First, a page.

October 5, 2022
Ithaca, NY | 45°F


Comedians return to campus roots

Michael Capozzola ’92 has been making audiences laugh all over the country, and now he’s back with two other alumni to perform a stand-up show for homecoming. Contributing Writer Alexandra Palombo spoke to Capozzola about his life as a comedian, the role Ithaca College played in his life and his foray into cartoons.

Alexandra Palombo: How long have you been performing? Did you get your start on campus?

Michael Capozzola: Yeah, I started in the Pub, the exact place where we’re having the gig. It was 1990.

AP: Where have you performed since then?

MC: I do gigs all over the place. I just got back from Canada, did some gigs in Scotland.

AP: What is your favorite place you’ve performed?

MC: I loved the Washington, D.C., Improv — it’s a very brainy crowd. And I also love Ithaca College, because where else can I do jokes about Wegmans?

AP: Is Wegmans one of your favorite subjects to joke about?

MC: Yeah, but it only really works in Ithaca because they don’t really know Wegmans in too many other places — certainly not in California. Wegmans hasn’t expanded. … The Wegmans empire hasn’t made it out here yet.

AP: What do you like joking about elsewhere?

MC: For stand-up? Media, commercials. Hypocrisy, really, hypocrisy is a theme I try to dance around. It’s not political, but hypocrisy in politics and media, things like that.

AP: What do you miss most about your time at Ithaca?

MC: I miss having all my friends in one zip code.

AP: As a former college student here, do you have any advice for Ithaca students?

MC: Yeah, the world’s a terrible place. Try to stay in school as long as you can. It’s horrible out there. I’m just kidding. But treasure the time that you’re in school because you really don’t have all your friends under one roof, and some of the people you wind up working with are a challenge. No, I should say something a little better than that. Just remember, because you went to Ithaca College, you’re better than almost anyone else out there in the workforce. You deserve the job, and you have to go in there like it’s yours to lose. That’s one thing you can take solace in when you’re looking for work or when you’re working. Odds are, you’re right.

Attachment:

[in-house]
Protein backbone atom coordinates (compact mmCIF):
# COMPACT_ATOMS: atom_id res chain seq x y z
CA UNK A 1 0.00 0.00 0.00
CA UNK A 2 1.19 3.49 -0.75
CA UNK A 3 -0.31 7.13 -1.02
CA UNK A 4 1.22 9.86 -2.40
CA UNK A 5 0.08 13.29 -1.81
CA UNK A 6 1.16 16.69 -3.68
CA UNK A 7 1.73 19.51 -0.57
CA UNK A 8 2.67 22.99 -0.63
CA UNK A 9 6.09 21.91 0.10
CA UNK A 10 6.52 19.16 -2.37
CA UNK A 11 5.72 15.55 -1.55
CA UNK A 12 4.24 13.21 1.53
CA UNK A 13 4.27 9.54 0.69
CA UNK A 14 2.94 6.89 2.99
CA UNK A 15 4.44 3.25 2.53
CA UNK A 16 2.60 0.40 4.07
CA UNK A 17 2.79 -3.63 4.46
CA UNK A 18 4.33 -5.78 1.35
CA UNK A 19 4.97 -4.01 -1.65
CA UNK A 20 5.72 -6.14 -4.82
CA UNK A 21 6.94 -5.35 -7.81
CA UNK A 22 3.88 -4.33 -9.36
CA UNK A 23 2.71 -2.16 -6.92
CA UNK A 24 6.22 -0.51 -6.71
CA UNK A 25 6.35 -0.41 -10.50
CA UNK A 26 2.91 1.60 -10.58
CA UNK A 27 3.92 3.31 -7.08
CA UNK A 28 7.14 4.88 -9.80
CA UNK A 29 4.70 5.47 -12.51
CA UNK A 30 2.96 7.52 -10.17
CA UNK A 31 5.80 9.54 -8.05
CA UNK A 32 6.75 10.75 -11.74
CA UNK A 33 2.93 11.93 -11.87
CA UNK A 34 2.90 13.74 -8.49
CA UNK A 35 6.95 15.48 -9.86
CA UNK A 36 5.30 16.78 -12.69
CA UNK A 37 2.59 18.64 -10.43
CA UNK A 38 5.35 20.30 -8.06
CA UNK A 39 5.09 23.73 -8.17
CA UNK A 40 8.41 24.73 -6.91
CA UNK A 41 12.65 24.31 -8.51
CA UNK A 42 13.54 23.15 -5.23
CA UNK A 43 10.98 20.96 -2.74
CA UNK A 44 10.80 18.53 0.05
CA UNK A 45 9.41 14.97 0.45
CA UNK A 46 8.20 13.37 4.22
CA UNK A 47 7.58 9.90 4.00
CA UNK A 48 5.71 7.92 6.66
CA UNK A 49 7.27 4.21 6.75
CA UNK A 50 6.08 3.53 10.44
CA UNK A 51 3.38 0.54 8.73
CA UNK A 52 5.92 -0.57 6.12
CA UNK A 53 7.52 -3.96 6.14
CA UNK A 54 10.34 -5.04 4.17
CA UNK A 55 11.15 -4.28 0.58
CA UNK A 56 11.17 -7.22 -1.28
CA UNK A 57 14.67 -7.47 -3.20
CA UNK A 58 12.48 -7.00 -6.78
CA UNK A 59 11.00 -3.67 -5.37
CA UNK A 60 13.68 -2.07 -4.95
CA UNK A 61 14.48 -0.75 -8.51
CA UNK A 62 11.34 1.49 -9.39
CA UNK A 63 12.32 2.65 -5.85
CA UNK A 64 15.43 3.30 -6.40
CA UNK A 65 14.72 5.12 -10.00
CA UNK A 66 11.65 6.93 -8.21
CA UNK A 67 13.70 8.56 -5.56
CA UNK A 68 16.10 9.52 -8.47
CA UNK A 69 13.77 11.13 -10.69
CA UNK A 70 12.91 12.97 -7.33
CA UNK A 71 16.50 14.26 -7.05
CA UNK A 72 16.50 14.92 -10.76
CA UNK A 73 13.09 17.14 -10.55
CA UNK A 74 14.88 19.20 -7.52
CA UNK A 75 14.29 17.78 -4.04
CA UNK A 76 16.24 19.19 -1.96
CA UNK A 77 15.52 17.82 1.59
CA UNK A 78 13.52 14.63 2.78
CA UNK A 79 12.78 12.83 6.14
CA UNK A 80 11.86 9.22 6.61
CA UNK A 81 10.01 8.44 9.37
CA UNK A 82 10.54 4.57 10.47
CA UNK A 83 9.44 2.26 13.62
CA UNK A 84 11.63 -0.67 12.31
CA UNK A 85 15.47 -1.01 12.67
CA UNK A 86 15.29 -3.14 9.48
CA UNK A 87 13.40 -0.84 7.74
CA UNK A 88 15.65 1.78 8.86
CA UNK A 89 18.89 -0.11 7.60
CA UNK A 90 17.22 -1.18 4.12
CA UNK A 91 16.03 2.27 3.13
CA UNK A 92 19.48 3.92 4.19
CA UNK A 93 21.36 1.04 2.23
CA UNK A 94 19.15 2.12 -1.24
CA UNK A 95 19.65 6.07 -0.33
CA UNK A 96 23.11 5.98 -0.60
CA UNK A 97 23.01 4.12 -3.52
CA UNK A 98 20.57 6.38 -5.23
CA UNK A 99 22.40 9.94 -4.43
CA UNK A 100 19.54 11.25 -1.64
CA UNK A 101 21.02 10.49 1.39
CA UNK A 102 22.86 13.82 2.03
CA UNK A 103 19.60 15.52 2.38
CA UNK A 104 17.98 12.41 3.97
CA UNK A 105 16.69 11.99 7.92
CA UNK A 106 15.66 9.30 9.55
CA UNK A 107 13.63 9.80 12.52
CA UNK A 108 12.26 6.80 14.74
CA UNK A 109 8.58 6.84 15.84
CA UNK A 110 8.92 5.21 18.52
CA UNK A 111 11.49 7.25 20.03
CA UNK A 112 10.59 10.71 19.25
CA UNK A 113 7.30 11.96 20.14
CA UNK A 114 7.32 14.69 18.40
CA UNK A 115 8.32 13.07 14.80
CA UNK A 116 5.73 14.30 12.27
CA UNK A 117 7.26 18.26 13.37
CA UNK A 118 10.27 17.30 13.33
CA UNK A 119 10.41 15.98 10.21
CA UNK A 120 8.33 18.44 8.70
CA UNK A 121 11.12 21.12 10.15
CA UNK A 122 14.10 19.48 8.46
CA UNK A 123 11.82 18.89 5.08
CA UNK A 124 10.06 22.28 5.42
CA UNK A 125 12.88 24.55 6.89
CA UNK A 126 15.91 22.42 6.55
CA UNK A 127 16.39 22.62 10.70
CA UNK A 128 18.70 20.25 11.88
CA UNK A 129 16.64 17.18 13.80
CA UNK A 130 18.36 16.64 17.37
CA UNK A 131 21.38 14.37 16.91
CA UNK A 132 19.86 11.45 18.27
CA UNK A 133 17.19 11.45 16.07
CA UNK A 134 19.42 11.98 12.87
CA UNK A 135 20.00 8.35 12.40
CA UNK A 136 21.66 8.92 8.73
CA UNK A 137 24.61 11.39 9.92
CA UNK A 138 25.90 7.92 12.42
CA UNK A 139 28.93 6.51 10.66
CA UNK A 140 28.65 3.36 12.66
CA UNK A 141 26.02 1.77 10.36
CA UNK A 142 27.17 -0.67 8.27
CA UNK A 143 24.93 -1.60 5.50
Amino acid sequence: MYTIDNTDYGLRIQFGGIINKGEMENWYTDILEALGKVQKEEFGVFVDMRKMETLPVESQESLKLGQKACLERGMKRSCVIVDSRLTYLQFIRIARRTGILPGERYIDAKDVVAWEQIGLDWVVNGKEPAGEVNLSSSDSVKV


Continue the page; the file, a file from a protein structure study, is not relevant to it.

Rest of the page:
AP: What are you doing now?

MC: I’m hosting a documentary on career horror stories. It doesn’t sound that interesting — it’s career horror stories about job interviews.

AP: What channel is it going to be on?

MC: Oh, it’ll probably wind up on the Internet.

AP: Do you model yourself after anyone?

MC: Not anymore, but I was a big fan of Steven Wright growing up and a big fan of Jake Johannsen as well.

AP: What kind of music do you listen to? Any favorite bands?

MC: Wilco. I’m addicted to Wilco. If I worked Wilco into a joke, would people get it, or would they be like, “Oh, Wilco is old-people music”?

AP: They might. I understand you’re also a cartoonist. How did you get started?

MC: I always loved drawing and being funny and that’s a good intersection of the two.

AP: What are some of your favorite topics to draw about?

MC: That’s a good question. I don’t know. The strip that I do for the [San Francisco] Chronicle is pretty much bad advice for getting by cheaply. It’s going down pretty big in the city. … It’s a pretty expensive city, and it’s basically creative solutions for urban and social problems, the stuff I try to work around.

Capozzola, Margot Leitman ’00 and Giulia Rozzi ’00 will perform at 8 p.m. Saturday in IC Square. Admission is free and open to the public.